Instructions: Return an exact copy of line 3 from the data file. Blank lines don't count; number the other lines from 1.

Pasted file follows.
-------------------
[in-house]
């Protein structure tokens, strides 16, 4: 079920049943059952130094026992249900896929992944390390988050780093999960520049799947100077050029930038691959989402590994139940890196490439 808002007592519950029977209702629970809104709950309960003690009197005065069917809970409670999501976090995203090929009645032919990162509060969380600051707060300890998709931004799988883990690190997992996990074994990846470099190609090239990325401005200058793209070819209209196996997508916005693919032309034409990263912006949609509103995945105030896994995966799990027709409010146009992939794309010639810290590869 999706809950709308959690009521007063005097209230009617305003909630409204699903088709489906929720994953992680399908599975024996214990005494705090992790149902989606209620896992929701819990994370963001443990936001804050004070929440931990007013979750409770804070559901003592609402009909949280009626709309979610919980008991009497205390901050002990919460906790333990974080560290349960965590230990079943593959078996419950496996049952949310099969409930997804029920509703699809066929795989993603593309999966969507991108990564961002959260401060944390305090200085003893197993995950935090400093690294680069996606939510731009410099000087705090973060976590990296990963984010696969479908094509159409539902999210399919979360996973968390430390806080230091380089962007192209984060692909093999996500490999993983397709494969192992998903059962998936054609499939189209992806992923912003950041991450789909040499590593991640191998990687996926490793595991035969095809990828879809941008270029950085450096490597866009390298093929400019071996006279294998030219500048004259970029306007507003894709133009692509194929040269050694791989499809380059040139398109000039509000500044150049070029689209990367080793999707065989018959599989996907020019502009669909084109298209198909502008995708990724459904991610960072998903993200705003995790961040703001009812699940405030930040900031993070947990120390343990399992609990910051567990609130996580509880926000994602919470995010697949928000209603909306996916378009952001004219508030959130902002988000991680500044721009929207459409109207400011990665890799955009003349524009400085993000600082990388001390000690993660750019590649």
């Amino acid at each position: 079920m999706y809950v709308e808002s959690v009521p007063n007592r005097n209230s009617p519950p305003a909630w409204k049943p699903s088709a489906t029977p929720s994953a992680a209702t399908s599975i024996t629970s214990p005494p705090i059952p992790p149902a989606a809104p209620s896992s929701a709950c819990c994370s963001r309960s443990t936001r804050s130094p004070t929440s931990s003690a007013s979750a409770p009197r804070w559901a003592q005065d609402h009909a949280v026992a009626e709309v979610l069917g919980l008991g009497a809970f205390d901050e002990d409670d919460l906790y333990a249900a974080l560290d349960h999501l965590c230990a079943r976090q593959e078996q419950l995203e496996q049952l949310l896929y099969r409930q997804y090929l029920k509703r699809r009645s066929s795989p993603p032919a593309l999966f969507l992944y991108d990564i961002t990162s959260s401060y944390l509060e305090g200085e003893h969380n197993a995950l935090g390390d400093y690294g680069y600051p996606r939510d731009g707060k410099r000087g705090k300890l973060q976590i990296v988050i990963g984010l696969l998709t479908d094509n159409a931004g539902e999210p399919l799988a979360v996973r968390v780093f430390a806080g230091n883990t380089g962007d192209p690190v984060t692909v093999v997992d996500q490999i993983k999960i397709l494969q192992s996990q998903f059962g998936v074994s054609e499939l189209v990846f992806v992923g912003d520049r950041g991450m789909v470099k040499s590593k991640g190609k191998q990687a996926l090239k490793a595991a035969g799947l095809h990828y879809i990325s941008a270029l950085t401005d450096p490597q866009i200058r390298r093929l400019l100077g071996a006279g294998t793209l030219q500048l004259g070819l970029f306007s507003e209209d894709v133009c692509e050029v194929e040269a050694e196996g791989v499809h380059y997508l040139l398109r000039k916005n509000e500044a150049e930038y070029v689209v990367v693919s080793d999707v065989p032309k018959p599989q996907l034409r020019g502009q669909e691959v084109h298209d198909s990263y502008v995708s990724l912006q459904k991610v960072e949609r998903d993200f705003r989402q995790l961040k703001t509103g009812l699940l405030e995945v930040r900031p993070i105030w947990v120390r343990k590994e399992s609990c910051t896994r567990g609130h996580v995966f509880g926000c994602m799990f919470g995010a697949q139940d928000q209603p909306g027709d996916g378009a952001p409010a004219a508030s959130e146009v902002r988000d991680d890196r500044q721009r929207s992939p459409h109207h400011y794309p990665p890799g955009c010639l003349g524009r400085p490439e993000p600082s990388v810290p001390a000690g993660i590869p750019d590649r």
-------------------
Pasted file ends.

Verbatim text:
């Amino acid at each position: 079920m999706y809950v709308e808002s959690v009521p007063n007592r005097n209230s009617p519950p305003a909630w409204k049943p699903s088709a489906t029977p929720s994953a992680a209702t399908s599975i024996t629970s214990p005494p705090i059952p992790p149902a989606a809104p209620s896992s929701a709950c819990c994370s963001r309960s443990t936001r804050s130094p004070t929440s931990s003690a007013s979750a409770p009197r804070w559901a003592q005065d609402h009909a949280v026992a009626e709309v979610l069917g919980l008991g009497a809970f205390d901050e002990d409670d919460l906790y333990a249900a974080l560290d349960h999501l965590c230990a079943r976090q593959e078996q419950l995203e496996q049952l949310l896929y099969r409930q997804y090929l029920k509703r699809r009645s066929s795989p993603p032919a593309l999966f969507l992944y991108d990564i961002t990162s959260s401060y944390l509060e305090g200085e003893h969380n197993a995950l935090g390390d400093y690294g680069y600051p996606r939510d731009g707060k410099r000087g705090k300890l973060q976590i990296v988050i990963g984010l696969l998709t479908d094509n159409a931004g539902e999210p399919l799988a979360v996973r968390v780093f430390a806080g230091n883990t380089g962007d192209p690190v984060t692909v093999v997992d996500q490999i993983k999960i397709l494969q192992s996990q998903f059962g998936v074994s054609e499939l189209v990846f992806v992923g912003d520049r950041g991450m789909v470099k040499s590593k991640g190609k191998q990687a996926l090239k490793a595991a035969g799947l095809h990828y879809i990325s941008a270029l950085t401005d450096p490597q866009i200058r390298r093929l400019l100077g071996a006279g294998t793209l030219q500048l004259g070819l970029f306007s507003e209209d894709v133009c692509e050029v194929e040269a050694e196996g791989v499809h380059y997508l040139l398109r000039k916005n509000e500044a150049e930038y070029v689209v990367v693919s080793d999707v065989p032309k018959p599989q996907l034409r020019g502009q669909e691959v084109h298209d198909s990263y502008v995708s990724l912006q459904k991610v960072e949609r998903d993200f705003r989402q995790l961040k703001t509103g009812l699940l405030e995945v930040r900031p993070i105030w947990v120390r343990k590994e399992s609990c910051t896994r567990g609130h996580v995966f509880g926000c994602m799990f919470g995010a697949q139940d928000q209603p909306g027709d996916g378009a952001p409010a004219a508030s959130e146009v902002r988000d991680d890196r500044q721009r929207s992939p459409h109207h400011y794309p990665p890799g955009c010639l003349g524009r400085p490439e993000p600082s990388v810290p001390a000690g993660i590869p750019d590649r």